Any way you slice it, a cutting board is an essential kitchen tool — but it also can serve as a breeding ground for nasty germs that can make you sick.

Cutting boards need to be cleaned and sanitized the right way because they can harbor pathogens such as campylobacter, listeria and salmonella, says Benjamin Chapman, PhD, a professor and food safety expert at North Carolina State University. Those illnesses can make you feel awful, causing symptoms such as fever, stomach cramps and vomiting, according to FoodSafety.gov.

You can keep yourself and your family safe by following these five cutting board food safety tips.

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1. Know the pros and cons of different materials. There’s a common myth that wood cutting boards aren’t as safe as plastic boards. In fact, "both carry different risks,” says Chapman. Plastic is easier to clean and sanitize but more likely to get knife grooves, where bacteria can hide. Wooden boards can’t go in the dishwasher but do have natural antibacterial properties. They suck in moisture, along with bacteria, which die off as the board dries out, he says. Glass cutting boards are super easy to clean and sanitize, but they’re notoriously tough on knives.

2. Choose the right board for the job. Designate a plastic cutting board for slicing raw meat, poultry and seafood you plan to cook, the United States Department of Agriculture (USDA) recommends. You can use a separate plastic or wood board to slice and dice ready-to-eat foods like apples, bread, cheese, cold cuts and veggies, Chapman says. Using separate boards helps avoid cross contamination — for example, getting salmonella from raw chicken on the cucumber you’re slicing for a salad. 

3. Clean and sanitize right. A trip through the dishwasher will clean and sanitize a plastic cutting board in one easy step, but the dishwasher can ruin wood, Chapman says. You can wash any cutting board by hand with warm, soapy water, according to the USDA. After you wash and rinse, choose your sanitizing method based on the type of cutting board:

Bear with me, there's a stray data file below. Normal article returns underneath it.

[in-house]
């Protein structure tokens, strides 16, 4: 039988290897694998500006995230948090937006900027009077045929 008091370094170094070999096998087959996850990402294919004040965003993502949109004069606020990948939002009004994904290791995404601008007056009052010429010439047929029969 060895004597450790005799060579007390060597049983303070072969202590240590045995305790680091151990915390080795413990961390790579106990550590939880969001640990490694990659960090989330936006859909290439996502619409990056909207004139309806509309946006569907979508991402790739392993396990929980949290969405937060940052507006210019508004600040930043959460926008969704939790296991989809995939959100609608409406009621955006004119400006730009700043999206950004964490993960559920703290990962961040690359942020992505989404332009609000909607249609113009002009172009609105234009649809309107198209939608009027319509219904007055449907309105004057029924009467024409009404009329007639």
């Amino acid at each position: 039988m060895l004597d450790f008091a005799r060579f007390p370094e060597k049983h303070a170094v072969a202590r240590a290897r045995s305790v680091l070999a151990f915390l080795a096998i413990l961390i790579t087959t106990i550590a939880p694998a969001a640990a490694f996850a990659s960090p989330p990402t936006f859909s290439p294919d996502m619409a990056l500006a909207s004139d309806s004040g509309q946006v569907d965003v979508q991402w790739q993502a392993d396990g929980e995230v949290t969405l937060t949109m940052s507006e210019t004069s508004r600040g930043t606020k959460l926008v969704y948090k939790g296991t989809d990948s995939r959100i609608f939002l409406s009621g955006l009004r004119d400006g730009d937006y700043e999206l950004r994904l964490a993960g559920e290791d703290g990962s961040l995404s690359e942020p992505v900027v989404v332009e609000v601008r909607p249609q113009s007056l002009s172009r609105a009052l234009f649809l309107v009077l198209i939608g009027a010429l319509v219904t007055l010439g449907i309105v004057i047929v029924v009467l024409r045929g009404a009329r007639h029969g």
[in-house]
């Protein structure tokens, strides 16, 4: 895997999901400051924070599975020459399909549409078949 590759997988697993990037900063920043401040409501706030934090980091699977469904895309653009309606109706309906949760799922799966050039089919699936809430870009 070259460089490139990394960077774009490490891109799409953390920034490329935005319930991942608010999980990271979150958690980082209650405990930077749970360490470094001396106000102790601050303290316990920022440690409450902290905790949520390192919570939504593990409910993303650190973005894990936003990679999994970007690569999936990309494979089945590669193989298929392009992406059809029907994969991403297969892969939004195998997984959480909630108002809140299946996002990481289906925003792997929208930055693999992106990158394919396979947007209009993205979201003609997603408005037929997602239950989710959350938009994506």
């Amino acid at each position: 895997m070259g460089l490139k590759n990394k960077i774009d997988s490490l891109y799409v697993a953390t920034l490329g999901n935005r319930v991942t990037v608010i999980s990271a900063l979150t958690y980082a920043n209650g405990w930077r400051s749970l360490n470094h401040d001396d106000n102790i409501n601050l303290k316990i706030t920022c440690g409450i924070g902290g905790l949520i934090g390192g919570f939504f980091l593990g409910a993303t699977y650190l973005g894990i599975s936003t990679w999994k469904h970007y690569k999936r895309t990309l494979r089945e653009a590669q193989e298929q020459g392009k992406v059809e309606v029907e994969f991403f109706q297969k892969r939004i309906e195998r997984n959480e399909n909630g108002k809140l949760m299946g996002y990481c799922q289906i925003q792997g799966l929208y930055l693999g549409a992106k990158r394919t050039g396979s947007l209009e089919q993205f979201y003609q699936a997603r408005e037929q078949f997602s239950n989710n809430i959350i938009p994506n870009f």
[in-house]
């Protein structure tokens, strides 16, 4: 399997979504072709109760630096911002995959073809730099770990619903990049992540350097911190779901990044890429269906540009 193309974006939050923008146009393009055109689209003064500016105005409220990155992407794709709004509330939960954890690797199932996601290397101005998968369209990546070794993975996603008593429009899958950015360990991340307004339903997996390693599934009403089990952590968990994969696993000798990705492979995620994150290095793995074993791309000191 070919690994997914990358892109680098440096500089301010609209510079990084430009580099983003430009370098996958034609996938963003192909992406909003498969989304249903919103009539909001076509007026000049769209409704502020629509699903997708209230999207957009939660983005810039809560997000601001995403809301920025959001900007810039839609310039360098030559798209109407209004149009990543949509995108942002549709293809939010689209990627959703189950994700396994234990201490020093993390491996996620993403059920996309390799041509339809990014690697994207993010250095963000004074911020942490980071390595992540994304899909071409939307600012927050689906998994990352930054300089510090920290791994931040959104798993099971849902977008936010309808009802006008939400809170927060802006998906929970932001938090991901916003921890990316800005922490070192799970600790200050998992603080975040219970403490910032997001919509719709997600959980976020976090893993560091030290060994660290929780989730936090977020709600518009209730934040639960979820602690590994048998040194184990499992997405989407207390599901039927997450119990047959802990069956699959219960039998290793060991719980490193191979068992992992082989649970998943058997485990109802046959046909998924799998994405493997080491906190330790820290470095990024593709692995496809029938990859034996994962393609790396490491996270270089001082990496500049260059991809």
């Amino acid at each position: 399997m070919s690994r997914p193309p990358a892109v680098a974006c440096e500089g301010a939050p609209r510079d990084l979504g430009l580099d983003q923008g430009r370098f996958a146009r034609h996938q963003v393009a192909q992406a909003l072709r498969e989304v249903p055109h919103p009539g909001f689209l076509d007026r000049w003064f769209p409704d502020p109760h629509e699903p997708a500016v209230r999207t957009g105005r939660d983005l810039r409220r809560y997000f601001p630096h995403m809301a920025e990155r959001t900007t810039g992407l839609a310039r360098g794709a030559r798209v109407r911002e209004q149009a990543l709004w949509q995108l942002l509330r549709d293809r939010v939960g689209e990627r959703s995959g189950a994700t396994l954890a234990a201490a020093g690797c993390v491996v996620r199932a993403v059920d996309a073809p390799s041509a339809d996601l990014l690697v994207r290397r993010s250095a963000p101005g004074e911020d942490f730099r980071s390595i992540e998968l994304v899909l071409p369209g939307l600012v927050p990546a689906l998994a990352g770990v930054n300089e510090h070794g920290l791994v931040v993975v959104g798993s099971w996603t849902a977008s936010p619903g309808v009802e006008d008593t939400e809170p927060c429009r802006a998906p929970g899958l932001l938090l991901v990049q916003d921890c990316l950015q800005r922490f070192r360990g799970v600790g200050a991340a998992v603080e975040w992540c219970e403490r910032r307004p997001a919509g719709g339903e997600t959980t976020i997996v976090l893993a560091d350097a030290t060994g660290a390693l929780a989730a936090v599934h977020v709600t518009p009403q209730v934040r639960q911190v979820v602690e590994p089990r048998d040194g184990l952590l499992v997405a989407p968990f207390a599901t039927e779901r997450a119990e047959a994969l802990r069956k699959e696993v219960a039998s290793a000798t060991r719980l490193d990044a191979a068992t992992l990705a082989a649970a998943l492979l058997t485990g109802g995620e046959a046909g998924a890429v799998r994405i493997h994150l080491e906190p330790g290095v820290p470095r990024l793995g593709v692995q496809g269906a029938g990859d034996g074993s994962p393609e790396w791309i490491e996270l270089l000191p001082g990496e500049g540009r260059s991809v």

• Plastic: To sanitize a plastic cutting board, spritz a solution of diluted bleach and water (about one tablespoon to a gallon.) Let the bleach stand a few minutes, then rinse the board, the USDA recommends. Don’t mix up more bleach solution than you can use in a week because the bleach evaporates over time, Chapman says. 
  • Wood: To sanitize a wood cutting board, spray on a quaternary ammonium sanitizer like Mr. Clean, diluted according to the instructions on the bottle, Chapman says. Don’t use bleach on wood because organic matter (like wood) reacts with chlorine, making it less effective, Chapman says. Follow the instructions on the bottle, which should say whether to let the solution sit, then rinse, or let it air dry.

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4. Dry it out. Bacteria need moisture to grow, so dry your board, Chapman says. You can pat the board dry with a paper towel, according to the USDA. But Chapman recommends letting cutting boards air dry completely in an airy, sunny part of the kitchen. It’s a good idea to own multiple cutting boards — Chapman has five — so you have a clean cutting board to use while recently washed ones are drying. “Drying really, really helps,” he says.

5. Toss worn boards. Deep cuts or grooves caused by knives can harbor pathogens and make a board more difficult to clean, according to the USDA. “When your cutting board has deep grooves, it’s time to get a new one,” Chapman says. If you’re buying a wood board, look for one made of a hard wood such as ash or maple, he says. Avoid softer woods like cypress, which tend to develop gashes or cracks where germs can grow, he says. Bamboo is OK, as long as it’s hard. “Bamboo can be either hard or soft,” he says.

Follow these steps, and you can chop both your food and your risk of getting sick from a contaminated cutting board.

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Allie Johnson is an award-winning freelance consumer writer with a degree in magazine journalism. She lives in Georgia with her husband and two dogs.